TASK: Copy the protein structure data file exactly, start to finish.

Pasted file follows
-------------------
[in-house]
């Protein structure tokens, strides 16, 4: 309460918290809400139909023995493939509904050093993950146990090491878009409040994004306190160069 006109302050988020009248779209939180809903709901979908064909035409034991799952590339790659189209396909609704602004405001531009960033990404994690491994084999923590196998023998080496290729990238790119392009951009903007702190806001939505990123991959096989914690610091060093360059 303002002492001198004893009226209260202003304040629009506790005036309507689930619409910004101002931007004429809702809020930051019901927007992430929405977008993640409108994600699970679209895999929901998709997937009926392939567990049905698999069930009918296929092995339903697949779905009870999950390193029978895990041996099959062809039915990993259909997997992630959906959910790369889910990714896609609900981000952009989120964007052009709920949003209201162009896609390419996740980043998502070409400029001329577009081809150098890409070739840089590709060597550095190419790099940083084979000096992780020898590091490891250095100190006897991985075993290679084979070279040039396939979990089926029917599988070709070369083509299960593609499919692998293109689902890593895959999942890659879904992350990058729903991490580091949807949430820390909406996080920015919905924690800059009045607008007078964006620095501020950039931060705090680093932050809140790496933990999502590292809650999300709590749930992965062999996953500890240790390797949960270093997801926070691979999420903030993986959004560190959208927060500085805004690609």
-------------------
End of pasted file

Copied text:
[in-house]
């Protein structure tokens, strides 16, 4: 309460918290809400139909023995493939509904050093993950146990090491878009409040994004306190160069 006109302050988020009248779209939180809903709901979908064909035409034991799952590339790659189209396909609704602004405001531009960033990404994690491994084999923590196998023998080496290729990238790119392009951009903007702190806001939505990123991959096989914690610091060093360059 303002002492001198004893009226209260202003304040629009506790005036309507689930619409910004101002931007004429809702809020930051019901927007992430929405977008993640409108994600699970679209895999929901998709997937009926392939567990049905698999069930009918296929092995339903697949779905009870999950390193029978895990041996099959062809039915990993259909997997992630959906959910790369889910990714896609609900981000952009989120964007052009709920949003209201162009896609390419996740980043998502070409400029001329577009081809150098890409070739840089590709060597550095190419790099940083084979000096992780020898590091490891250095100190006897991985075993290679084979070279040039396939979990089926029917599988070709070369083509299960593609499919692998293109689902890593895959999942890659879904992350990058729903991490580091949807949430820390909406996080920015919905924690800059009045607008007078964006620095501020950039931060705090680093932050809140790496933990999502590292809650999300709590749930992965062999996953500890240790390797949960270093997801926070691979999420903030993986959004560190959208927060500085805004690609």